Project description:Multiple dam passage during seaward migration is thought to reduce the subsequent survival of Snake River Chinook salmon. This hypothesis developed because juvenile Chinook salmon from the Snake River, the Columbia River's largest tributary, migrate >700 km through eight hydropower dams and have lower adult return rates than downstream populations that migrate through only 3 or 4 dams. Using a large-scale telemetry array, we tested whether survival of hatchery-reared juvenile Snake River spring Chinook salmon is reduced in the estuary and coastal ocean relative to a downstream, hatchery-reared population from the Yakima River. During the initial 750-km, 1-mo-long migration through the estuary and coastal ocean, we found no evidence of differential survival; therefore, poorer adult returns of Snake River Chinook may develop far from the Columbia River. Thus, hydrosystem mitigation efforts may be ineffective if differential mortality rates develop in the North Pacific Ocean for reasons unrelated to dam passage.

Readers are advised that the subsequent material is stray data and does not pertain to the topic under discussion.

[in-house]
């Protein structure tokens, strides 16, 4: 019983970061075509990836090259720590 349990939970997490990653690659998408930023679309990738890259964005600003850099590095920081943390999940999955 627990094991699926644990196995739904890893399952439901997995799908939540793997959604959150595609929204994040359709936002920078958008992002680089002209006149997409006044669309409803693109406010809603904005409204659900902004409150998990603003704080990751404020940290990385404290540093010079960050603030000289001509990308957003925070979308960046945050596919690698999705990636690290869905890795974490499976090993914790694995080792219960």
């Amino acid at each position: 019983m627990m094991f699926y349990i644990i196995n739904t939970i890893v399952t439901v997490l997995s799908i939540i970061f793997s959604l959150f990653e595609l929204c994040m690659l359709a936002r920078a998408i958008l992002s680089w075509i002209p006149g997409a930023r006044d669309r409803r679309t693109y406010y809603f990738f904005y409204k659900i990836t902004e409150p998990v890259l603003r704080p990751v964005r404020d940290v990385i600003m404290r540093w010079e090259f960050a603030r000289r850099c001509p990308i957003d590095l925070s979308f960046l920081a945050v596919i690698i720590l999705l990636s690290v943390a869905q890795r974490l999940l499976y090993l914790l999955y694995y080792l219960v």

Project description:In fast-flowing, river-dominated estuaries, "hotspots" of microbial biogeochemical cycling can be found within areas of extended water retention. Lateral bays located off of the North and South channels of the Columbia River estuary are proposed to be such hotspots. Previous metagenomic studies on water samples indicated that these regions function both as sources and sinks of biogenic particles, with potential to impact organic matter fluxes in the estuary. To extend this work, we analyzed 11 sediment metagenomes from three disparate bays: the freshwater Cathlamet Bay, and the brackish Youngs Bay and more saline Baker Bay located nearer the mouth to the south and north of the main channel, respectively. Samples were collected from upper layers of sediments in August of 2011 and 2013 for DNA extraction and metagenome sequencing. All metagenomes were dominated by bacterial sequences, although diatom sequences as high as 26% of the total annotated sequences were observed in the higher salinity samples. Unsupervised 2D hierarchical clustering analysis resulted in the eleven metagenome samples clustered into four groups by microbial taxonomic composition, with Bacteroides, diatom, and phage levels driving most of the grouping. Results of functional gene clustering further indicated that diatom bloom degradation stage (early vs. late) was an important factor. While the Flavobacteriia and Cytophagia classes were well represented in metagenomes containing abundant diatoms, taxa from the Bacteroidia class, along with certain members of the Sphingobacteriia class, were particularly abundant in metagenomes representing later stages of diatom decomposition. In contrast, the sediment metagenomes with low relative abundance of diatom and Bacteroidetes sequences appeared to have a metabolic potential biased toward microbial growth under nutrient limitation. While differences in water salinity clearly also influenced the microbial community composition and metabolic potential, our results highlight a central role for allochthonous labile organic matter (i.e., diatom detritus), in shaping bacterial taxonomic and functional properties in the Columbia River estuary lateral bay sediments. These results suggest that in fast-flowing, river-dominated estuaries, sediment microbial communities in areas of extended water retention, such as the lateral bays, may contribute disproportionately to estuarine organic matter degradation and recycling.